Friday, November 21, 2008

Motor Terrae, Solisque Stator

Motor terrae, solisque stator: "he stayed the sun and freed the earth." This motto is applied to Nicholas Copernicus, whose observations of the sun, the moon and the planets gave rise to the revolutionary heliocentric planetary theory, and ultimately laid part of the groundwork for the formation of the Gregorian calendar.

And as a result of checking in with Dr. Ed Peters' canon law blog today, I found out a few more things about Nicholas Copernicus that I had not previously known:

-- Copernicus was a deacon and a canon lawyer. He may have been ordained to the priesthood later in life, but this is not certain.

-- In addition to the foregoing, although he never took a degree in medicine, Copernicus also practiced as a physician, serving the poor at no charge.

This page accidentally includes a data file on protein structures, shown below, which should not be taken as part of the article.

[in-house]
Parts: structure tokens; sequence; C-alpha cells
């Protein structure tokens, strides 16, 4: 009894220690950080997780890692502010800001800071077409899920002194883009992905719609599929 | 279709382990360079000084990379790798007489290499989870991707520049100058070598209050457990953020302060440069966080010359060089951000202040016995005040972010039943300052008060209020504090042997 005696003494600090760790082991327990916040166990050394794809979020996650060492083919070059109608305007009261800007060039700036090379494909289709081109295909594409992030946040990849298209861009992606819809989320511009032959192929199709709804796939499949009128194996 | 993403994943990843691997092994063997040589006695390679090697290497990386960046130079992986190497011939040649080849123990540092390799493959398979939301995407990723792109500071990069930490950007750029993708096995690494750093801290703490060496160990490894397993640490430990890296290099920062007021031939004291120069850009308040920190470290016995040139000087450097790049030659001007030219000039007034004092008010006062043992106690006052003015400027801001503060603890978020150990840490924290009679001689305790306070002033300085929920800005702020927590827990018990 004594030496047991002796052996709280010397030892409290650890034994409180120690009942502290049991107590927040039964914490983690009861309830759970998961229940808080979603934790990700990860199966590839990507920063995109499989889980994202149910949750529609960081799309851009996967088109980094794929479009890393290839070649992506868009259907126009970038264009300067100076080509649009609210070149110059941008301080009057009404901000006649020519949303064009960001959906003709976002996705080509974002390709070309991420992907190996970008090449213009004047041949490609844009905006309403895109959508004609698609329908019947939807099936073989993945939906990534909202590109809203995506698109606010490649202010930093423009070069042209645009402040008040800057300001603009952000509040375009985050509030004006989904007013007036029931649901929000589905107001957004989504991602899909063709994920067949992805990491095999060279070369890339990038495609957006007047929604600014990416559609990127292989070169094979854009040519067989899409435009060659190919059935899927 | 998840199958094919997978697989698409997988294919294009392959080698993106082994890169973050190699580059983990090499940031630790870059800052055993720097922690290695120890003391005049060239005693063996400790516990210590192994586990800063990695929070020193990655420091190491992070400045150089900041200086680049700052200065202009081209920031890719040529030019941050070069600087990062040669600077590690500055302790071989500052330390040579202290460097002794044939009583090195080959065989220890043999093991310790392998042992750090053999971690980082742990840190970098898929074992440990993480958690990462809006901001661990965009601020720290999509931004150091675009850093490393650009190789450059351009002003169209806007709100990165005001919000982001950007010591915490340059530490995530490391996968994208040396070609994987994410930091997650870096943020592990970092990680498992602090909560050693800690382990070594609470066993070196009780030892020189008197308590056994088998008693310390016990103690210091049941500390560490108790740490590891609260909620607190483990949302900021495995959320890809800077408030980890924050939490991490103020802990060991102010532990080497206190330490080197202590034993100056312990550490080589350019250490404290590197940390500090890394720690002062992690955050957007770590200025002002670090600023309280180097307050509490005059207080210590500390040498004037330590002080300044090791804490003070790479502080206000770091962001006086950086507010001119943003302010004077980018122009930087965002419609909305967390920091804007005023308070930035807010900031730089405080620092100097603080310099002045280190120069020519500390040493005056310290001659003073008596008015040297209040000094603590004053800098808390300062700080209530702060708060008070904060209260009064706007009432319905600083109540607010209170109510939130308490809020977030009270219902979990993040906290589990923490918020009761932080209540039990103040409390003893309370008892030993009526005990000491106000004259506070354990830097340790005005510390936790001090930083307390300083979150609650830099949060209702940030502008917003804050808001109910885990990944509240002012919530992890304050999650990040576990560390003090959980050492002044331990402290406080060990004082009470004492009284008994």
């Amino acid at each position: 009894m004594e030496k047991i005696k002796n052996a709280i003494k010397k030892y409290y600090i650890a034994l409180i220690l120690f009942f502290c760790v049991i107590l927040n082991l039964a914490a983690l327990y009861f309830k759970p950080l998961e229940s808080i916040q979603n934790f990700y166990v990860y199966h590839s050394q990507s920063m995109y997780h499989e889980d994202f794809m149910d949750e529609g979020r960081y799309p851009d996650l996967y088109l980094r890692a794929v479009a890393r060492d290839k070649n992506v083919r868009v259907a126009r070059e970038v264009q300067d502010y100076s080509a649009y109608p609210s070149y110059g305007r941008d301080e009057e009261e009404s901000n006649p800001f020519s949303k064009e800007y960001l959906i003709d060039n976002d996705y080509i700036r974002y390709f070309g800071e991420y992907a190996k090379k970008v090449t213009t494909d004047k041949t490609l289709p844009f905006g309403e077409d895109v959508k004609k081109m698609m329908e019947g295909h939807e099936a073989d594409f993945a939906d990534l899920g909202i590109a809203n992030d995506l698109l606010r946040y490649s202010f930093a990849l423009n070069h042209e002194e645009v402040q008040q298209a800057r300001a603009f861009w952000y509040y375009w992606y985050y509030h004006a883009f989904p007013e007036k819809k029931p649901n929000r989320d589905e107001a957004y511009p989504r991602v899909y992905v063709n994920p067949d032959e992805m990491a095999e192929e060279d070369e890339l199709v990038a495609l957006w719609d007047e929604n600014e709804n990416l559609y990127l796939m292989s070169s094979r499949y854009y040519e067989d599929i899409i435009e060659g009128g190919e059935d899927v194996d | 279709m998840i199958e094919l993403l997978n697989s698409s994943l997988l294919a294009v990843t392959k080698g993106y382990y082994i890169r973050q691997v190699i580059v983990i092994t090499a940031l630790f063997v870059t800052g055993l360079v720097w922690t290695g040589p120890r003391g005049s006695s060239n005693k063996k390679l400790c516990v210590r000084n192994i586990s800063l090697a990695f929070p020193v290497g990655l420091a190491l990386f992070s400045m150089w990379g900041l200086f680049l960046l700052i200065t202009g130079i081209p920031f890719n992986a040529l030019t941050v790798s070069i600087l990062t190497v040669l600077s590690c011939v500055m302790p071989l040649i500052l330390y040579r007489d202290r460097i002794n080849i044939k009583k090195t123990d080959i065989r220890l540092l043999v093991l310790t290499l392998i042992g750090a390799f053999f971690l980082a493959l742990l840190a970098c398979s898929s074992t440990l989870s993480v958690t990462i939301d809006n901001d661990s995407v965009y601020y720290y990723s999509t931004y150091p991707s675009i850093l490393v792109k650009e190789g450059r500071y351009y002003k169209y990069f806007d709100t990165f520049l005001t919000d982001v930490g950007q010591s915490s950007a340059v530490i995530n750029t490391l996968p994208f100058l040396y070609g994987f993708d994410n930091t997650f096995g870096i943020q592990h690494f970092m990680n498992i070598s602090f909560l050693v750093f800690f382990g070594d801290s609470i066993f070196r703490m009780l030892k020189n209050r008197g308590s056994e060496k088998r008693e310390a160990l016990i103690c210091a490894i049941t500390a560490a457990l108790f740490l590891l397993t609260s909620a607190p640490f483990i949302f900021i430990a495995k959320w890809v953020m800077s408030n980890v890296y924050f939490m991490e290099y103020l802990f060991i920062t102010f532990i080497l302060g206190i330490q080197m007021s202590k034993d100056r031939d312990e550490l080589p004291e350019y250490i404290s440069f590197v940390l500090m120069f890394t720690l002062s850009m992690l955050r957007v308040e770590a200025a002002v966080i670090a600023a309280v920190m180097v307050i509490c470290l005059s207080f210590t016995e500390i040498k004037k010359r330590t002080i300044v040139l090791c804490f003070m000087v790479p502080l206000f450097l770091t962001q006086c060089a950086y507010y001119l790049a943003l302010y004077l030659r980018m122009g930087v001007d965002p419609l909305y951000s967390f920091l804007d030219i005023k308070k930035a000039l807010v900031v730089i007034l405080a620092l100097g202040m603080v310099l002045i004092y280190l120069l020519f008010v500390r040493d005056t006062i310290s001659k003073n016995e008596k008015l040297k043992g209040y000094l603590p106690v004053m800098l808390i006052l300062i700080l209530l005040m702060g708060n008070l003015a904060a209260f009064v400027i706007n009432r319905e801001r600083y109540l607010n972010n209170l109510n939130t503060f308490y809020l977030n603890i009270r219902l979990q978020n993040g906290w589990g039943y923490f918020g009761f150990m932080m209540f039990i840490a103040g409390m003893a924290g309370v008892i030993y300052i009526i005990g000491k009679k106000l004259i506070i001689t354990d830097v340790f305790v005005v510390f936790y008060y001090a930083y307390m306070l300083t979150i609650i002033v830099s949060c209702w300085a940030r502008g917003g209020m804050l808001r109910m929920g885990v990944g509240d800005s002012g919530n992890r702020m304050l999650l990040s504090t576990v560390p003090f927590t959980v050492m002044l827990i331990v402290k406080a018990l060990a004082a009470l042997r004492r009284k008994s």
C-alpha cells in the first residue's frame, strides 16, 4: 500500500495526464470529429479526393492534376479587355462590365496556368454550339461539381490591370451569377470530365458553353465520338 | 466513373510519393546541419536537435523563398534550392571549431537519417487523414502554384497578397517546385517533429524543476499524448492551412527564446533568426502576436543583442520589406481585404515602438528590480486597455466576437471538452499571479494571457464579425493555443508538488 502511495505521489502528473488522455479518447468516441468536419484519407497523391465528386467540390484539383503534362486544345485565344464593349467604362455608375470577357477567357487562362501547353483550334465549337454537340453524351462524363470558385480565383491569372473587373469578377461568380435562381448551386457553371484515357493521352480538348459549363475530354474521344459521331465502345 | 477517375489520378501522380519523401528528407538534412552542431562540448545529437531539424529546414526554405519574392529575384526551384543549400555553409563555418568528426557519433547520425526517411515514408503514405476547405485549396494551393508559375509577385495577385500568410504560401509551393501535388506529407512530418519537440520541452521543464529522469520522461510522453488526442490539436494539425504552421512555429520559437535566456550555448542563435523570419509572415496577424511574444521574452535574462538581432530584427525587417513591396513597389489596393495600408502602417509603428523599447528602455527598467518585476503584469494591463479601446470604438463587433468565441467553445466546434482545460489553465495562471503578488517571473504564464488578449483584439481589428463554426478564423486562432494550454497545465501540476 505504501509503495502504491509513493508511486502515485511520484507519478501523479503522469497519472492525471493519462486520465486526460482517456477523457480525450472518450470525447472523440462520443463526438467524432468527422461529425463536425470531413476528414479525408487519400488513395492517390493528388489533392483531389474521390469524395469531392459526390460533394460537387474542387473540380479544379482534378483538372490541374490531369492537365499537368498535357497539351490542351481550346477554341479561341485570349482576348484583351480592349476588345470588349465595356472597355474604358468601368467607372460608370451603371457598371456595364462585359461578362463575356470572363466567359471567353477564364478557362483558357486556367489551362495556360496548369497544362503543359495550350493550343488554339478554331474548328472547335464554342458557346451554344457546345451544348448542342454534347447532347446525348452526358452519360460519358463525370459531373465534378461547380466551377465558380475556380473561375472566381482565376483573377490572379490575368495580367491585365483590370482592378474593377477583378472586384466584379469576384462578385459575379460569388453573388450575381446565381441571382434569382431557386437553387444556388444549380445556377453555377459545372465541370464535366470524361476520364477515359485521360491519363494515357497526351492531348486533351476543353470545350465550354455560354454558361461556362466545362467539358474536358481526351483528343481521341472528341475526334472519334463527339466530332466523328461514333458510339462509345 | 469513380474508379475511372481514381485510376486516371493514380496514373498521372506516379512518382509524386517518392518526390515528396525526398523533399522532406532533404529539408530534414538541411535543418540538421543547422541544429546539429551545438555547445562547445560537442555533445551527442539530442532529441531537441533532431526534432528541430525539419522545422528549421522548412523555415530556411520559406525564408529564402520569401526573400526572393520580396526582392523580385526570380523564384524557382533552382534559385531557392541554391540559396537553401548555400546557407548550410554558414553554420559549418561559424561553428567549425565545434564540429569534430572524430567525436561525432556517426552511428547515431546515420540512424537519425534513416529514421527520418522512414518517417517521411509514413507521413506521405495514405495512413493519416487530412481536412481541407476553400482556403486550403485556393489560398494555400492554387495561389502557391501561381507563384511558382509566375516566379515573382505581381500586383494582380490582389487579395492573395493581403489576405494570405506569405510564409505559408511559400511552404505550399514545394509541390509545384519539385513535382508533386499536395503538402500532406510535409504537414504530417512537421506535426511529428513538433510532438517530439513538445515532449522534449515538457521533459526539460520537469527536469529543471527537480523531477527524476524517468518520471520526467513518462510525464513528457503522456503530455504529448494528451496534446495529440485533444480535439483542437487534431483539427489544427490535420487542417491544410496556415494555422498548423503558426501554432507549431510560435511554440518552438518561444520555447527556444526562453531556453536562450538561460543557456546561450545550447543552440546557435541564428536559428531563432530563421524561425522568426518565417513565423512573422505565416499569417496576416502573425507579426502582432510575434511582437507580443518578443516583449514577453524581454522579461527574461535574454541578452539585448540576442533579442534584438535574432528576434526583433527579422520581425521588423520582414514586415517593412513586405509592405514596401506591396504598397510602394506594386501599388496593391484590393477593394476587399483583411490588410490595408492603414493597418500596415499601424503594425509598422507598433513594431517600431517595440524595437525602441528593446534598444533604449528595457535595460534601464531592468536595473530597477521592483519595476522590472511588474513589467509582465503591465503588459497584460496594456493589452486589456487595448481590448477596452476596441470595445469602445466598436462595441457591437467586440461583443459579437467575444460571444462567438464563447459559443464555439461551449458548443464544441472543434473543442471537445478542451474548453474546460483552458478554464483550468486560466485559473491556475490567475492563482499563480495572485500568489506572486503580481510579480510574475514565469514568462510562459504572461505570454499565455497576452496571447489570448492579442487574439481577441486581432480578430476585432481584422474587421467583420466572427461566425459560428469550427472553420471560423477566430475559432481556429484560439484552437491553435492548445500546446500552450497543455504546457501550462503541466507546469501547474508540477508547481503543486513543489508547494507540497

-- Biggest surprise of all: according to Catholic Encyclopedia, Copernicus' entire family -- including, presumably, the man himself -- were Third Order Preachers.

Maybe it shouldn't be such a huge surprise after all, inasmuch as the patron saint of astronomers is -- St. Dominic.

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